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People walk by the Potash Corp. logo at the entrance of the company's office tower in downtown Saskatoon in this file photo.Liam Richards/The Globe and Mail

Potash Corp. of Saskatchewan has not given up on plans to take over Israel Chemicals Ltd., though talks with stakeholders have been on hold as the country faced a parliamentary election in January.

Potash Corp. chief financial officer Wayne Brownlee told a BMO-sponsored Global Metals and Mining Conference in Florida that further delays have occurred as Prime Minister Benjamin Netanyahu works to build a coalition.

"We've been sort of sitting out through an election period," Mr. Brownlee told the conference. "There's been some encouragement to look at the transaction."

Potash Corp., the world's largest potash producer, holds a 14-per-cent stake in ICL, a $16.4-billion company and one of the few major producers of the crop nutrient that is not a member of two global marketing groups that control most of the market.

It has been in talks with the Israeli government since November to raise the size of that stake, ruffling some feathers because it would mean putting a key state asset into the hands of the Canadian fertilizer giant even as it targets massive, organic growth.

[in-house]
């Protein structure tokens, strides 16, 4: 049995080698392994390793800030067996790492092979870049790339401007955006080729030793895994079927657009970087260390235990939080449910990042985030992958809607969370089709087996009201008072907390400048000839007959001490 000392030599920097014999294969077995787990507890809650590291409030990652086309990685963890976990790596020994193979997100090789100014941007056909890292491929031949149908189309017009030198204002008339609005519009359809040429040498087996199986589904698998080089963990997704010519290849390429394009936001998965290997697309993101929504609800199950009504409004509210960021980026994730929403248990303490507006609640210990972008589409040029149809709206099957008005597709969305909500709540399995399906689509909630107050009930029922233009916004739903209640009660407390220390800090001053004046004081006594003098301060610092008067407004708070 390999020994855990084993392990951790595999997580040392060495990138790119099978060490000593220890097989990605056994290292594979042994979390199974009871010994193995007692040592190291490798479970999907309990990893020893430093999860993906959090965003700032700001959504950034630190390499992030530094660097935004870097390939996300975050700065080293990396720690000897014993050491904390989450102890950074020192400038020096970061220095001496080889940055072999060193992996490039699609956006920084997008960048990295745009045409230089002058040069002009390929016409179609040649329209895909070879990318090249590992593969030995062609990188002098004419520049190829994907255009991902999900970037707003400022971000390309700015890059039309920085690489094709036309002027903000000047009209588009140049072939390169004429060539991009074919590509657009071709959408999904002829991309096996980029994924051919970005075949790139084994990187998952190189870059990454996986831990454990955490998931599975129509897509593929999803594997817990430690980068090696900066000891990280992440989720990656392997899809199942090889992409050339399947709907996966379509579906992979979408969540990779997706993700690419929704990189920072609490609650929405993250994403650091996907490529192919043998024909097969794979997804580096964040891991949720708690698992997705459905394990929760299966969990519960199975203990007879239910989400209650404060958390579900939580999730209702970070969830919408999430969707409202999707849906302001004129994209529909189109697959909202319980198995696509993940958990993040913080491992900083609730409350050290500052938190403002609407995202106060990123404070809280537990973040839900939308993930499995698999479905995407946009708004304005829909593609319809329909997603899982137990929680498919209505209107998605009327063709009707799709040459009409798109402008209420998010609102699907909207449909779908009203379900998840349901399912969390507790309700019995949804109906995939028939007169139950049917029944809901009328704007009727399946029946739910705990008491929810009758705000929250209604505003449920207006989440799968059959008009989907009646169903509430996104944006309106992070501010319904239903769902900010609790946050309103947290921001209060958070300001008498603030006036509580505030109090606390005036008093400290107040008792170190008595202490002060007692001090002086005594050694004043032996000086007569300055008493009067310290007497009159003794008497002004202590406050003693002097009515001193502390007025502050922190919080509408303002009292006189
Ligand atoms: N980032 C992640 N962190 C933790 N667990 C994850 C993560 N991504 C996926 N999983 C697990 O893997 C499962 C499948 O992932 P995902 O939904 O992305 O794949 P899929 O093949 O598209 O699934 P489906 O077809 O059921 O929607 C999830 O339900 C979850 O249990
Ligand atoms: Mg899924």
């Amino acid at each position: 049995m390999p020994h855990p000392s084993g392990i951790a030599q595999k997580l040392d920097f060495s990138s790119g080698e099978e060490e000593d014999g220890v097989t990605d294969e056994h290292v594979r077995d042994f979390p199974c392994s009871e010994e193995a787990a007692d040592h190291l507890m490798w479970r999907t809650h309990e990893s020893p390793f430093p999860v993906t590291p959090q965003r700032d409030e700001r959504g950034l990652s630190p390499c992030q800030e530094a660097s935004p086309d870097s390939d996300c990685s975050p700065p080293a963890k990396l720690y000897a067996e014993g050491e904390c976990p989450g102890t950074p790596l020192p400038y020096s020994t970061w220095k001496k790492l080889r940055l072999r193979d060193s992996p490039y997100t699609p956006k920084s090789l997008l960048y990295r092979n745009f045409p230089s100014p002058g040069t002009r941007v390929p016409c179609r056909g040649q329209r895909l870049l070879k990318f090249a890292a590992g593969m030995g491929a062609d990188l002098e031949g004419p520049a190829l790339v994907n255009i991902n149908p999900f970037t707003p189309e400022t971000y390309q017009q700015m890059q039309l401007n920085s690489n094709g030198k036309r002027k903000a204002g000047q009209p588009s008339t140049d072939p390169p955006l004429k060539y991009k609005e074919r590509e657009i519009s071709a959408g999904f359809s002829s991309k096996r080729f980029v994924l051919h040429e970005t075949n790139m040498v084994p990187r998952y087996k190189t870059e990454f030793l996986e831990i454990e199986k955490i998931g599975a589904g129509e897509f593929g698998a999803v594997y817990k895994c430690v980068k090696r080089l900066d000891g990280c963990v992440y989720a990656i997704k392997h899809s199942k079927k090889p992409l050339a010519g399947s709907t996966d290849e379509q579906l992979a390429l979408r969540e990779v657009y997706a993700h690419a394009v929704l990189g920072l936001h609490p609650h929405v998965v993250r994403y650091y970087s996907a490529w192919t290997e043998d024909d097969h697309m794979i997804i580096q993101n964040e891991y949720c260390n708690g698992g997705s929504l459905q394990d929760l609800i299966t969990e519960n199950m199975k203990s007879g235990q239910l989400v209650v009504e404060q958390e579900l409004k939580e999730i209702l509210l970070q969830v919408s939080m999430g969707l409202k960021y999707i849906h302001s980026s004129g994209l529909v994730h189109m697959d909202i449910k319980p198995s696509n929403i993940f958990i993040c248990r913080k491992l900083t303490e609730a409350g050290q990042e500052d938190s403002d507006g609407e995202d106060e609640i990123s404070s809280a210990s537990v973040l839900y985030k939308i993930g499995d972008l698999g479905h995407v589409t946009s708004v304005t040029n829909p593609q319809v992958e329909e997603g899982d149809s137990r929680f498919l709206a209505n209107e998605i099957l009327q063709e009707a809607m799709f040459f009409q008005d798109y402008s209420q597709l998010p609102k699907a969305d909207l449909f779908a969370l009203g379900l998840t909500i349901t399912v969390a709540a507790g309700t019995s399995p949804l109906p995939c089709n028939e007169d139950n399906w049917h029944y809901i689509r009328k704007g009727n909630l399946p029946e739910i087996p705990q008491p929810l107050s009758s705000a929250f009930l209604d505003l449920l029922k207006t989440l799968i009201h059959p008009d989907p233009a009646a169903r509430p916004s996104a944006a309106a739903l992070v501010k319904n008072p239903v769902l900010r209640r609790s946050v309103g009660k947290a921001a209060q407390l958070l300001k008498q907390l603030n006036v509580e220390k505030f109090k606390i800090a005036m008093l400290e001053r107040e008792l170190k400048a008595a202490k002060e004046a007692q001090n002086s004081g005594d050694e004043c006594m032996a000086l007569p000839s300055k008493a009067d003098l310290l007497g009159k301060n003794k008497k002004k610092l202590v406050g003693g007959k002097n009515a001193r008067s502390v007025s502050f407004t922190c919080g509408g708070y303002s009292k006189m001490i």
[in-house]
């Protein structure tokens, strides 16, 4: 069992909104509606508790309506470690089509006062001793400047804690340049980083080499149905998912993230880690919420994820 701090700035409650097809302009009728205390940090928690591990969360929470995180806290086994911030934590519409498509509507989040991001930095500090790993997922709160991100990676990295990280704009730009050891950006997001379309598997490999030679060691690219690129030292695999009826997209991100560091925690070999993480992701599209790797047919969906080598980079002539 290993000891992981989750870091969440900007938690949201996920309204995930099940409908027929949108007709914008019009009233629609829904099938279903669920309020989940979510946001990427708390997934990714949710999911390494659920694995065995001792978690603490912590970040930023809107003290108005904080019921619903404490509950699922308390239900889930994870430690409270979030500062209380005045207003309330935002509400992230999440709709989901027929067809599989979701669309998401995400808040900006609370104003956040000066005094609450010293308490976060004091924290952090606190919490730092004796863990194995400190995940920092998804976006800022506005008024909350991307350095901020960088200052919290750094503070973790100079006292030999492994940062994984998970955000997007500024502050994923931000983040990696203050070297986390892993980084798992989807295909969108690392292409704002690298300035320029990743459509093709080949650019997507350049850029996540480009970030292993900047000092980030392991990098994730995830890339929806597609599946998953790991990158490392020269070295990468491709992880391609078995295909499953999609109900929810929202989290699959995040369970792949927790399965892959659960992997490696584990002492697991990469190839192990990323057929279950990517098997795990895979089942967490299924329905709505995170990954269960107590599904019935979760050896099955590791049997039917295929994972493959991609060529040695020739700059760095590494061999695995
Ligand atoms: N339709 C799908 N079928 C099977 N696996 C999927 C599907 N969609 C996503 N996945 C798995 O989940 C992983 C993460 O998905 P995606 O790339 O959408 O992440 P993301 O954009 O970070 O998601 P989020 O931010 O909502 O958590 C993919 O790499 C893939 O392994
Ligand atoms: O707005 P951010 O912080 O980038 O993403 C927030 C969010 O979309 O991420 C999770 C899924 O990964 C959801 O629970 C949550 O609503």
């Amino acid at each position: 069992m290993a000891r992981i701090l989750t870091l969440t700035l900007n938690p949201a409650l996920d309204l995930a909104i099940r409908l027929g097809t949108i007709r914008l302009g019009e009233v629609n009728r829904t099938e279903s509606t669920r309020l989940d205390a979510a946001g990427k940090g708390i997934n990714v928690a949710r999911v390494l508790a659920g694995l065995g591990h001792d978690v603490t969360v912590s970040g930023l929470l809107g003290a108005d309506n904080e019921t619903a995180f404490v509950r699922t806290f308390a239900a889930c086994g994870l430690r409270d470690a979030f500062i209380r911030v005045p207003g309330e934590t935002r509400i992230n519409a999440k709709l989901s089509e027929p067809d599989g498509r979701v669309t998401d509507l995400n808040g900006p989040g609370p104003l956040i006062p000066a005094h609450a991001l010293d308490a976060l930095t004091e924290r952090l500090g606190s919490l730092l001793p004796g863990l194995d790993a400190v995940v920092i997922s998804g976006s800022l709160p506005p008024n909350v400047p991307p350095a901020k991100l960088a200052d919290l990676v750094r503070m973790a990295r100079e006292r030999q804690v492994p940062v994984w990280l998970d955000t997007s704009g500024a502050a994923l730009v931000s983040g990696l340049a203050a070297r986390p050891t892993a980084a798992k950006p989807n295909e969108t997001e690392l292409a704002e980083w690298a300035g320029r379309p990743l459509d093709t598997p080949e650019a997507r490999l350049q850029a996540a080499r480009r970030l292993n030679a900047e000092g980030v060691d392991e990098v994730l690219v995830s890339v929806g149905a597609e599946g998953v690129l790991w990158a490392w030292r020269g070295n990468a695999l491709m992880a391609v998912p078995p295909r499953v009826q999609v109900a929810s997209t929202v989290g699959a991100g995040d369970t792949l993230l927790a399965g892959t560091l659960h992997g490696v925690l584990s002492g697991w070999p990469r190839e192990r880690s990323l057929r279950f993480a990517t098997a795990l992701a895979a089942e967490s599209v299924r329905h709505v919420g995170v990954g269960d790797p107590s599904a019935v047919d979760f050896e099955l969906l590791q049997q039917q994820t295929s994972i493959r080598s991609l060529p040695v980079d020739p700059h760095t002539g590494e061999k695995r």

Mr. Brownlee said on Tuesday that any increment in its ownership would have to give it a majority stake in the company, a major supplier into the European market where Potash Corp. does not have a presence.

Cognizant of political sensitivities, he said the company had no plans to make a hostile bid for ICL, and outlined reasons why stakeholders should consider a deal.

"It really isn't about production cuts," he said. "It's not about reduced employment. This really is a marketing story, it's a distribution and logistics story and we think that once we present those credentials we might be in a better position."

Any deal would require the approval of Israel's government, which holds a golden share in ICL, a company that holds exclusive mining rights to the Dead Sea.

Having survived a hostile takeover attempt itself just three years ago – when the Canadian government stopped an unsolicited bid from BHP Billiton Ltd. – Potash Corp. knows to tread carefully through political waters in Israel.

"This is not and would not be a hostile attempt. This would be a negotiated deal which would have to be in the interest of all stakeholders ," said Mr. Brownlee.

Most of the world's potash supply is in the hands of Canpotex, the international marketing arm of producers that include Potash Corp., Mosaic Co. and Agrium Inc., or Canpotex's Russian counterpart Belarus Potash Co., the trading joint venture of Uralkali and Belaruskali.